Sequencing in Instructional Design

After chunking, sequencing is another instructional design term to add to your vocabulary.

What is sequencing?

Sequencing is the efficient ordering of the content to improve the learners’ understanding, and help them achieve the objectives (Morrison, Ross & Kemp, 2007).

Sequencing is usually the next step after chunking your content. After you’ve decided on the chunks of content, the pieces that are easy to digest for the learner, you need to find an order to present the information or to teach the skills. What that order is, depends on your content, your audience and, for example, how the content will be delivered.

We’re not only sequencing content chunks, you also need to sequence the content within these chunks. And if your course includes more modules or lessons, they also need to be presented in a logical order to form a coherent learning journey.

What to consider?

When you’re sequencing, you need to find a logical order to present information or to teach new skills. Think about the following questions when you start sequencing:
  • What would make sense to the learner?
  • Can we build on existing knowledge or skills?
  • What information or skills does the learner need first before we can go into more detail?
  • Is the content part of a process? Does the content require a specific order?
  • Are all learners covering the same content?
  • Does the content need to be delivered in a linear way?

Types of sequencing

Here are a few logical ways to order your content, and an example for each type of sequencing.
Simple to complex
You start simple and add more complexity to the mix.
For example: Learn how to drive a car: Straight ahead first, braking, changing gears, then turning a corner. You’re slowly adding more skills to the mix, until the learner can comfortably drive through a busy city.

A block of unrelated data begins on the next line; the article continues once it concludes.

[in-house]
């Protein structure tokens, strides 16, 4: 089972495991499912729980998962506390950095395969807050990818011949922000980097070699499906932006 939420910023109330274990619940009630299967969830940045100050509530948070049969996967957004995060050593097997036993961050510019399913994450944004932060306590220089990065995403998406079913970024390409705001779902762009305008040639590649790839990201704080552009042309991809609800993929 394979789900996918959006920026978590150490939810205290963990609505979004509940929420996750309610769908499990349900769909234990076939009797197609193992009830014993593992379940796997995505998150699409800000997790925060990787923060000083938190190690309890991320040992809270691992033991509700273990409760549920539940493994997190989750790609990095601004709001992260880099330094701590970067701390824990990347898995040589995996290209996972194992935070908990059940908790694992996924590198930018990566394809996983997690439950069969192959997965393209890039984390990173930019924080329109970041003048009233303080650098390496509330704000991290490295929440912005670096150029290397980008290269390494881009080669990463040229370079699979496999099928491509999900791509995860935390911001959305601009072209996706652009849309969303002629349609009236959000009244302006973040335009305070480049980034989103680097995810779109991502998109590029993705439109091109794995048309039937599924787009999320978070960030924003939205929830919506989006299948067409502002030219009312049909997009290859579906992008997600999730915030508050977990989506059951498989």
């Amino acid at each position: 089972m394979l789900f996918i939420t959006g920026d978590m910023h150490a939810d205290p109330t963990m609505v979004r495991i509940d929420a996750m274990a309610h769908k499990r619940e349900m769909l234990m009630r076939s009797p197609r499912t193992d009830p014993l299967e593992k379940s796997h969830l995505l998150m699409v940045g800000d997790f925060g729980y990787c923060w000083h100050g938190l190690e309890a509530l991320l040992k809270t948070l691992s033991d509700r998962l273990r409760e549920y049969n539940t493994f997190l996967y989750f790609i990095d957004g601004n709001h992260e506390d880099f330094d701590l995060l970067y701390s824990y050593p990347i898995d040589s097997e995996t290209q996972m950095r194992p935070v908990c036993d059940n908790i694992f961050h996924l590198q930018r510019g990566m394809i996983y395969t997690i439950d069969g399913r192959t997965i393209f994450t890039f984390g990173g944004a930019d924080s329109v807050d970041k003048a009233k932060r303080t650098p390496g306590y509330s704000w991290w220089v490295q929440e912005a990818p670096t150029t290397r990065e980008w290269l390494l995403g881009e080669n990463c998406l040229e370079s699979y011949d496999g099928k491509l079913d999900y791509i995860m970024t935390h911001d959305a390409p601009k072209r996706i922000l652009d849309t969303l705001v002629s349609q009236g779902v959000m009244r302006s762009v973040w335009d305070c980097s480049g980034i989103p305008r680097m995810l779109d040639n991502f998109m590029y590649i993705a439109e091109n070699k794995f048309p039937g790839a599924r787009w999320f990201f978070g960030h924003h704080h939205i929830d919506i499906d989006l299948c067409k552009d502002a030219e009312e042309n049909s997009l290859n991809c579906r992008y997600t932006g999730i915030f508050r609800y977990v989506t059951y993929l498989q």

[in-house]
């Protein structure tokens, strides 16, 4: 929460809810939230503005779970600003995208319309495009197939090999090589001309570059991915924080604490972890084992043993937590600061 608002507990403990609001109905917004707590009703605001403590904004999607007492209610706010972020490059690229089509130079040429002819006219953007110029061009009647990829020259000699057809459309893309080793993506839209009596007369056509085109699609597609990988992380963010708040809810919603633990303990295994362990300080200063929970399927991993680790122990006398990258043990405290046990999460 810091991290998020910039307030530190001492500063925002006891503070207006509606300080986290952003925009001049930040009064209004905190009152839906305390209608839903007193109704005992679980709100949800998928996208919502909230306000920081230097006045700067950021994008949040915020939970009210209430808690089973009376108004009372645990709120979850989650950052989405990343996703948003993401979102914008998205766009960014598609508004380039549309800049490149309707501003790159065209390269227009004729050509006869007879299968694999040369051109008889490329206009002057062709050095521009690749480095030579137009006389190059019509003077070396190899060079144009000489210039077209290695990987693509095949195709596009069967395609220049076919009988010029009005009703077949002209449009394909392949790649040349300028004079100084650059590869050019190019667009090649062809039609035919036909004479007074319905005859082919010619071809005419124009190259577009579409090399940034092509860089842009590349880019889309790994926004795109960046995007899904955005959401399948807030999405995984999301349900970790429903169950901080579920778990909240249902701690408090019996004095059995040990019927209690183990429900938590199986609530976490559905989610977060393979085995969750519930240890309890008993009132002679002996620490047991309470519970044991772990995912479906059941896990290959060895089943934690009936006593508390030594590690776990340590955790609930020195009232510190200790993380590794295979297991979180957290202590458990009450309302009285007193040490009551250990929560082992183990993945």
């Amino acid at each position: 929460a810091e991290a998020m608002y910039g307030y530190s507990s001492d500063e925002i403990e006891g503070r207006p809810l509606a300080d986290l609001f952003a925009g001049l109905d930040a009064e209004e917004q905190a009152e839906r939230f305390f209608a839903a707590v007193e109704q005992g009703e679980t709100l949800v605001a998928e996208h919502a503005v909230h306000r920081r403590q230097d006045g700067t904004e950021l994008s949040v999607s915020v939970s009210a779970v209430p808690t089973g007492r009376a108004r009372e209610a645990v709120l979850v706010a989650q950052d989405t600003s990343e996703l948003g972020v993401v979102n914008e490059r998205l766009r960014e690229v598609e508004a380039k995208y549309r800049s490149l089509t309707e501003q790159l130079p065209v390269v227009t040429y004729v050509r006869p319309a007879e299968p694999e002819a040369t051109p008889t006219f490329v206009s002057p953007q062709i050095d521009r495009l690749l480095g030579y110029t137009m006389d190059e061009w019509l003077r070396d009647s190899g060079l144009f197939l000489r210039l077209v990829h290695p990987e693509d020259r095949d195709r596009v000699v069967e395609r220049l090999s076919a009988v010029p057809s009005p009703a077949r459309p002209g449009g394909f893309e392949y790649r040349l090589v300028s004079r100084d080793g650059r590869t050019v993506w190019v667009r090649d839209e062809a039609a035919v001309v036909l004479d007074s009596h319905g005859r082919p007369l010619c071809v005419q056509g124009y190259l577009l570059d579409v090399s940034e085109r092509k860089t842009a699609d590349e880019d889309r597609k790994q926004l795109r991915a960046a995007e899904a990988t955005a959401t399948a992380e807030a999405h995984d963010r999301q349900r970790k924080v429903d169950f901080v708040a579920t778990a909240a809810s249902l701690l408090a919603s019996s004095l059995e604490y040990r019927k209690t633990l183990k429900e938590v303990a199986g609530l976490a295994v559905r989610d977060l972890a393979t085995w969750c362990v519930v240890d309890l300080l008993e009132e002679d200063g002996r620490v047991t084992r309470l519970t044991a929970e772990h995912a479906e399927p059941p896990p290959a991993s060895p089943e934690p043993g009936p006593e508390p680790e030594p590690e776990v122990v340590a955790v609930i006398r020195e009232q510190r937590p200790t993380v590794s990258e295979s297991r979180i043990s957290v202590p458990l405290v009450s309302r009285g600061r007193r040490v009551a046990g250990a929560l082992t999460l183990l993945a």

Known to unknown
You kick off with what learners already know before introducing more unknown elements.
For example: Excel training: Assess the learners’ Excel skills and what they’re comfortable with before introducing them to more difficult formulas, conditions, sparklines and pivot tables.
Unknown to known
You throw learners in at the deep end, so they realise what they need to learn more. Ensure it’s safe and the learners can handle this way of learning.
For example: Practise a negotiation in a difficult situation using an actor, to let the learner find out what they need to practise to get a good outcome.
Dependent relationship
You need to understand what skills or knowledge learners need to have before they can meet other learning objectives.
For example: The learner needs to be able to swim before you can train them how to rescue a person from a dangerous surf.
Cause to effect
You present the cause and then work your way to the effect.
For example: A medical course about snake bites: You start with the snake bite, how to recognise bites, the different venoms, before recognising symptoms and understanding health risks of snake bites.
General to specific
You start with the concept or the topic in general before get into the nitty-gritty of one or more specific elements.
For example: A communication skills course that starts off with the common elements of communication to lead up to conversations about grief and loss. This sequencing also works well for electives or branching: everyone does the core content before specialising.
Chronological sequencing
This works for any topic that follows a certain timeline or is a linear process.
For example: Training in a new accounts payable process.

Final tip

I mentioned using sticky notes for chunking of content in my previous blog. I also use sticky notes for sequencing. After deciding on the type of sequencing, I write a topic or chunk on each sticky note and then move them around until I’ve found the most logical flow. It works great with a large (virtual) whiteboard, especially when you’re branching. It gives you a visual overview and you can easily check the content flow.

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